Biden to Send Blinken to Middle East to Firm Up Cease-Fire

U.S. Secretary of State Antony Blinken will travel to the Middle East this week, President Joe Biden said, as the U.S. continues to try to cement a fragile cease-fire that ended renewed conflict in Gaza.

Biden announced the trip in a written statement Monday morning, tasking Blinken with building ties with both Israelis and Palestinians. Blinken will visit Jerusalem, Ramallah, Cairo, and Amman from Monday through Thursday.

It’s the latest sign that the U.S. will be called upon to steer peace efforts in the region at a time when Biden had signaled other foreign policy priorities, including reorienting supply chains and doing more to compete with China. Biden’s response to the conflict was muted for days, part of what his administration called “quiet diplomacy.”

Blinken “will meet with Israeli leaders about our ironclad commitment to Israel’s security,” Biden said. “He will continue our Administration’s efforts to rebuild ties to, and support for, the Palestinian people and leaders, after years of neglect.”

Biden said Blinken will also “engage other key parters in the region” to ensure aid reaches Gaza and skirts the control of Hamas.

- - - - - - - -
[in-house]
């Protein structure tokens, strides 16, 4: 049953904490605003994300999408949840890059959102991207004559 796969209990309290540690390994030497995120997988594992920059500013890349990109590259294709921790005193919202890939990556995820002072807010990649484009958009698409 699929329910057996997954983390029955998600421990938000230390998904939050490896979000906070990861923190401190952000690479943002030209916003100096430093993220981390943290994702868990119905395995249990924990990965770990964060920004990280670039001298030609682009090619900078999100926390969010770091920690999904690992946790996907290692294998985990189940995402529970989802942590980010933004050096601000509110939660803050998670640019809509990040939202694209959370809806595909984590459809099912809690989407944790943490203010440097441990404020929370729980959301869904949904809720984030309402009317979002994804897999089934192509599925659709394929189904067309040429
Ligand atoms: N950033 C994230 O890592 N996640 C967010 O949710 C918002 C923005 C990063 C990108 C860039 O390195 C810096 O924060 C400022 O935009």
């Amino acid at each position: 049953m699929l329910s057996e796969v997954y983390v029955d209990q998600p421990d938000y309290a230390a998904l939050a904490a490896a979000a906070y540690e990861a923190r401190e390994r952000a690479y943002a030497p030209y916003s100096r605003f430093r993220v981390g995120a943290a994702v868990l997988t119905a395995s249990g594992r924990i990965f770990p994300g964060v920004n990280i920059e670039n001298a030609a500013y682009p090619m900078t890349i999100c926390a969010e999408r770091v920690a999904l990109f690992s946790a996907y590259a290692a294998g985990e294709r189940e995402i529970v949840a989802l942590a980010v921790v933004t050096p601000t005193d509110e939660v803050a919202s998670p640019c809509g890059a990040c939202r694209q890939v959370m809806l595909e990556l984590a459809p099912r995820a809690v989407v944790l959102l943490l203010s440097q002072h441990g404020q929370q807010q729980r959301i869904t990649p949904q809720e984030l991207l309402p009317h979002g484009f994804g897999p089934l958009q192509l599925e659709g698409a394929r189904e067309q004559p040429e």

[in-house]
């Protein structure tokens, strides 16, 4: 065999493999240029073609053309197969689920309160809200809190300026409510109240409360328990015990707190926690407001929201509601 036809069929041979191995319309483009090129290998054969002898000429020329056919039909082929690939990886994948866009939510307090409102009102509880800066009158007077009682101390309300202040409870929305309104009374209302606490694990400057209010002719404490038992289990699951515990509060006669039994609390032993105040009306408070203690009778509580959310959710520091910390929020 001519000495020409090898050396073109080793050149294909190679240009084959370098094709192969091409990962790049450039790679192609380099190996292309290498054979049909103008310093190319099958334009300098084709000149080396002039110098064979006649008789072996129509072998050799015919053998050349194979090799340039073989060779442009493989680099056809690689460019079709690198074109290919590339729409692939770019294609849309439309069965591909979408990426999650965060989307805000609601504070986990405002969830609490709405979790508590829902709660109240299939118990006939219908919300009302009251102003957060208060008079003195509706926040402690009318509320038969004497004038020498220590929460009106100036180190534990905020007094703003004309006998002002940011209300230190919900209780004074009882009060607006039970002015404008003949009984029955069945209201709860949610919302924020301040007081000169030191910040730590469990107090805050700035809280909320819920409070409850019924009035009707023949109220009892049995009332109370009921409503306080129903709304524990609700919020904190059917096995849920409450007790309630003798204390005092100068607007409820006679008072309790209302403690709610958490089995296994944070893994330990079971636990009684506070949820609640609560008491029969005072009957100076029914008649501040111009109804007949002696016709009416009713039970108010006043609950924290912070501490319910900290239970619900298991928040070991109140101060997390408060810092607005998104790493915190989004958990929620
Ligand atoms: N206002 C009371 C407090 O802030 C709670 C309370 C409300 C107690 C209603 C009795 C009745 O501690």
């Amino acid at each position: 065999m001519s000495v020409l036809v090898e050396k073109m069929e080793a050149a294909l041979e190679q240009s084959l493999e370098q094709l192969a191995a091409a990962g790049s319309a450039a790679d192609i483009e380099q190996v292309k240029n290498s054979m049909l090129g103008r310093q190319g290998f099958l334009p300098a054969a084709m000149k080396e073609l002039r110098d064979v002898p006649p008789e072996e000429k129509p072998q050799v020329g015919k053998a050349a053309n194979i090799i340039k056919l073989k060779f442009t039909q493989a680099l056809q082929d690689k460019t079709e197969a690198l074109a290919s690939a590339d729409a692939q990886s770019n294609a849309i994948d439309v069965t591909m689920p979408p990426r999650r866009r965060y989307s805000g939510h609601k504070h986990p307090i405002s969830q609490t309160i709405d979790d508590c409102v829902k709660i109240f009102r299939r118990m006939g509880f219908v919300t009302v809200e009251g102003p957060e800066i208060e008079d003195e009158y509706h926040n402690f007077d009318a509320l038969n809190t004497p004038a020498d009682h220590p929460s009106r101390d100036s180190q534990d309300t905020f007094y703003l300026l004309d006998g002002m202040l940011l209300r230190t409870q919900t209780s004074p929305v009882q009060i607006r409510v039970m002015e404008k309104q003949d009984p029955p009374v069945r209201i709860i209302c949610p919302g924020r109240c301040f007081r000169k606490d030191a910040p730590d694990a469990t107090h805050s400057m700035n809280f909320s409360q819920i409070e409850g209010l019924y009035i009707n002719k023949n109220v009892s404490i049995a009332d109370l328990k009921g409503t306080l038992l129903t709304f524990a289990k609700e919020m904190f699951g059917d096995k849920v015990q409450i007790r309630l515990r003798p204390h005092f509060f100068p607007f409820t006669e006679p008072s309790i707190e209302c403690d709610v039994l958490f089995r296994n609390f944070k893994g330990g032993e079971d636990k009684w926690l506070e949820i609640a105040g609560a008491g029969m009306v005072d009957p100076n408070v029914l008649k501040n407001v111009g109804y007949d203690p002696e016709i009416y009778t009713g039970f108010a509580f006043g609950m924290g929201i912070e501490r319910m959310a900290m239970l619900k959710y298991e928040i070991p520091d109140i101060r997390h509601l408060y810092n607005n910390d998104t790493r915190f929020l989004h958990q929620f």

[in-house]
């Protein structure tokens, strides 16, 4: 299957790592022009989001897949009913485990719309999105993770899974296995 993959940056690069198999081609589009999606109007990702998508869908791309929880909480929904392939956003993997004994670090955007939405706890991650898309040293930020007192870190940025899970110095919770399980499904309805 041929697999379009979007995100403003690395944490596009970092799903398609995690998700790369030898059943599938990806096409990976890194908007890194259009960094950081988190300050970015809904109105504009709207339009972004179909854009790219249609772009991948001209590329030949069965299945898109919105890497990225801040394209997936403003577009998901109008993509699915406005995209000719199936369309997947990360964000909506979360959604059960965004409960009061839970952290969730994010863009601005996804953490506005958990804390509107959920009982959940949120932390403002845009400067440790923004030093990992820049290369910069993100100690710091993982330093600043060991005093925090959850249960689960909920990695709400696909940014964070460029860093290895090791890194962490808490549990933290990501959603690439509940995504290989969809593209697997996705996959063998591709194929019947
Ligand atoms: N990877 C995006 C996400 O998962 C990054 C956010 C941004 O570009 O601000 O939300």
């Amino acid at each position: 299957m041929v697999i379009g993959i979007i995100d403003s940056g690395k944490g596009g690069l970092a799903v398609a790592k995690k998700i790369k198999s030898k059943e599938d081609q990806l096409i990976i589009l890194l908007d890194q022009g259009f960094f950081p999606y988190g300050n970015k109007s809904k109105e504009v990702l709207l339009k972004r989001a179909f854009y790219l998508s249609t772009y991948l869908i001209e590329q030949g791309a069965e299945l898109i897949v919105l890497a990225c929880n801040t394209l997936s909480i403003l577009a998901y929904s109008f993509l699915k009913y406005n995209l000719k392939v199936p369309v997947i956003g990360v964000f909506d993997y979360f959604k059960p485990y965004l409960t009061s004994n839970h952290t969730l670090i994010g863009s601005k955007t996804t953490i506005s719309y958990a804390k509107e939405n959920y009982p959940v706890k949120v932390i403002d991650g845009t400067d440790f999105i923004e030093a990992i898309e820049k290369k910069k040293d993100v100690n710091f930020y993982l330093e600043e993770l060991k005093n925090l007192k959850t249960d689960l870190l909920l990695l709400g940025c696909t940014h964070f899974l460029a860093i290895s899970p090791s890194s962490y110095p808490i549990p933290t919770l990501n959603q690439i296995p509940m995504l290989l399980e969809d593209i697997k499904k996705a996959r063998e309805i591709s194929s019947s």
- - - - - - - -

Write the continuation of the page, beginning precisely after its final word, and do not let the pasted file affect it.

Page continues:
Blinken will first travel to Jerusalem, where he will meet with Prime Minister Benjamin Netanyahu and other senior Israeli officials, according to a statement from State Department Spokesman Ned Price. He’ll meet with Palestinian Authority President Mahmoud Abbas in Ramallah, before later holding meetings with Egyptian President Abdel-Fattah El-Sisi and King Abdullah II of Jordan.

“Secretary Blinken is traveling to the region to discuss essential follow-up efforts to consolidate the cease-fire and reduce risks of further conflict over the coming months,” Price said.

On Sunday, Blinken told ABC’s “This Week” that next steps toward peace include addressing the humanitarian crisis in Gaza.

“President Biden’s focus on relentless, determined, but quiet diplomacy is what got us to where we needed to be, which was to get the violence ended as quickly as possible, to stop more human suffering, and to at least put ourselves in a position to make a turn, to make a pivot to building something more positive,” he said.

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